The author wishes to express his appreciation to Pat Frangella, Erik Miller, Richard Bean and the Lockheed Aircraft Corp for their kind cooperation which made this article possible.

Our model of the famous P-38L Lightning is constructed to a scale of equals one foot and can be powered by any two glow plug or diesel engines of from .14 to .23 cubic inch displacement.

Recently many twin engine models have been fitted with one engine only. In a single engine installation a .29 or 35 cubic inch engine should be used. We found that the model can take off and fly slowly yet be under complete control with only one of the two installed engines operating. Our model was fitted with OK Cub .14 engines and the ready to fly weight ix 34 ounces.

The prototype model Lightining is fitted with a Victor Stanzel Mono-Line control system, A Stanzel worm type class B Speed Master control unit was installed in the wing and the model was flown on one line of .020 inch diameter music wire, 100 feet long! This produced excellent control characteristics. The reader may be lifting his eyebrows or shaking his head at this but it is quite safe because the Mono-Line control system does not depend on line tension for control. The control line can slacken and the model can still remain under perfect control. In addition, the control system is self neutralizing thereby always returning the elevator to the neutral position when the controls are not being actuated. The author has constructed and flown several Mono-Line equipped models during the past few years (see Air Trails, June 1952) and all have been very successful.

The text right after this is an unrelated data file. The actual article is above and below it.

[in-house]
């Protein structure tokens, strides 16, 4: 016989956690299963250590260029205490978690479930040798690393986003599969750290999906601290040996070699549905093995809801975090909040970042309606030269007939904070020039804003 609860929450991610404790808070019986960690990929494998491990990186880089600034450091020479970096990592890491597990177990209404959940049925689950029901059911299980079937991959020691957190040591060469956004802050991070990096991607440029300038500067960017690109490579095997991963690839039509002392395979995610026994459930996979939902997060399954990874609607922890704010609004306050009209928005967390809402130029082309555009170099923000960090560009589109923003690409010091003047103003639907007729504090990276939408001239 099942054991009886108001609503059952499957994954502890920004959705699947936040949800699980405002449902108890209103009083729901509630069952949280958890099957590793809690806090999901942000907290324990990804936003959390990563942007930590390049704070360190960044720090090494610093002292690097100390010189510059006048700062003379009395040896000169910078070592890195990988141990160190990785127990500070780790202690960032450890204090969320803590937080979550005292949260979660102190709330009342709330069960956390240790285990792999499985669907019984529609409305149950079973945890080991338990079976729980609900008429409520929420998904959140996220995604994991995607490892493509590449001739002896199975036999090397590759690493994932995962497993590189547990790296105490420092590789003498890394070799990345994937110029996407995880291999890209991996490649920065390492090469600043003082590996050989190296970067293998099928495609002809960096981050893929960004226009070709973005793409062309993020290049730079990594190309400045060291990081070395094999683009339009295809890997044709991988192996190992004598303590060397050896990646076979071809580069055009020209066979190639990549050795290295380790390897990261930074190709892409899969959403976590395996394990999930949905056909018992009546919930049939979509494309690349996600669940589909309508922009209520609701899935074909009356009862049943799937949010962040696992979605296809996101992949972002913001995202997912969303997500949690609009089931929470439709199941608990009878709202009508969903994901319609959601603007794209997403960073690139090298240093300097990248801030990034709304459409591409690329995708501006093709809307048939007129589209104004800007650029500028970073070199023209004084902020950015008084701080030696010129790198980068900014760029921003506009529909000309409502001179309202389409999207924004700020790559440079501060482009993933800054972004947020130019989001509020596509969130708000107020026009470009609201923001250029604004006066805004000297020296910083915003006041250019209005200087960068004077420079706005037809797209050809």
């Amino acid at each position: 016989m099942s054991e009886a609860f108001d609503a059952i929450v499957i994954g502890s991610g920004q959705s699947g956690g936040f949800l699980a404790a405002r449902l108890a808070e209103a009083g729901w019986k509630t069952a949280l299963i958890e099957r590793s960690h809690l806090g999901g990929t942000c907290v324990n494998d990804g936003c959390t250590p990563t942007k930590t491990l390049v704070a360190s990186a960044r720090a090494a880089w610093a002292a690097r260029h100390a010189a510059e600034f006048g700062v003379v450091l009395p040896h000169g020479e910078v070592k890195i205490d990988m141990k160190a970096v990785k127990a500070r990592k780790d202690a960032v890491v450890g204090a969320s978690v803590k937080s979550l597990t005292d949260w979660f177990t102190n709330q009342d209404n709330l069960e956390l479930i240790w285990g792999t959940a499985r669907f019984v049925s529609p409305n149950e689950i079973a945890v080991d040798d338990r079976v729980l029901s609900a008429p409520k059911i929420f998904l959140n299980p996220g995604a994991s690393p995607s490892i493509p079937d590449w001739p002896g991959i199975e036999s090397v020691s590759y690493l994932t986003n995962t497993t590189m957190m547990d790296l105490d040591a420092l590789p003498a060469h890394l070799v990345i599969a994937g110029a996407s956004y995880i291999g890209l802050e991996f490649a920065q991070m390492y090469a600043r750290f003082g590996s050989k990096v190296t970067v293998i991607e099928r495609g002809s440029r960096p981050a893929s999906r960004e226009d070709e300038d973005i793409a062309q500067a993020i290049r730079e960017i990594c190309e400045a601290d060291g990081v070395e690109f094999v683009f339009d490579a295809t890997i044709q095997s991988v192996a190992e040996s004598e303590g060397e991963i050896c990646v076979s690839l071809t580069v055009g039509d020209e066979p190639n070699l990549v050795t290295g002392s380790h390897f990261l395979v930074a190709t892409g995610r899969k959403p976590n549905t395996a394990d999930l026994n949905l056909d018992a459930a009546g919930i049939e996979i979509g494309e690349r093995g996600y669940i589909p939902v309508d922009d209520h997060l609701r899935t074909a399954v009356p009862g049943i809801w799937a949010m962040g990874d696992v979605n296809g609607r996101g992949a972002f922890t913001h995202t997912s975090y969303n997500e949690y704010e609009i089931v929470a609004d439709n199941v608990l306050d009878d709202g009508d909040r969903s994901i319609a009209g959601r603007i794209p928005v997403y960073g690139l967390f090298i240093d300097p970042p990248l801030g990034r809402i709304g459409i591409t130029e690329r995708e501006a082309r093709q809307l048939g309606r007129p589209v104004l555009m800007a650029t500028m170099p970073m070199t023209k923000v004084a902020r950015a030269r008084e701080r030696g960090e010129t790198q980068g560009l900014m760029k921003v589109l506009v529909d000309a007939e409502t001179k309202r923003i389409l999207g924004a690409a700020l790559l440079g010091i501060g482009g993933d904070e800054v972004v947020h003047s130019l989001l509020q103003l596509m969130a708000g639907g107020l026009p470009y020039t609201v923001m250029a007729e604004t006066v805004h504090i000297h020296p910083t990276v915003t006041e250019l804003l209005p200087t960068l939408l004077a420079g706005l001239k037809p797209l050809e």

Construction of our P-38L begins with the wing. Cut the spar halves from very hard sheet balsa and join these by means of the two plywood joiners. Use plenty of cement and clamp the joiners against the spars until the cement dries thoroughly. Trace the wing ribs onto medium sheet balsa and cut to shape. These should then be well cemented to each side of the spar. Hold in place with straight pins until the cement is thoroughly dry, then recentent all the joints.

The Mono-Line worm type speed unit can be now installed. This should be firmly screwed to a hardwood mount and the mount should then be very securely cemented to the spar as shown in the top view of the wing. Notice that the unit is angled toward the rear slightly.

It is suggested that the control rod length be cut about two inches oversize. Bend the forward end up about 1/4 in and slip it through the hole in the bellcrank. Solder a washer onto the bellcrank pin to hold it in place on the control rod..."

Quote: "Good day! Here are a set of Hobby Helpers plans for the P-38 Lightning (#1256B) with a 40 in wing span for twin .14 to .23 engines. I came across these in an estate sale, so unfortunately I don’t have much supporting information. I hope they find value with some of your followers! Keith"

Direct submission to Outerzone.

Update 07/12/2018: Added article, thanks to Edubarca.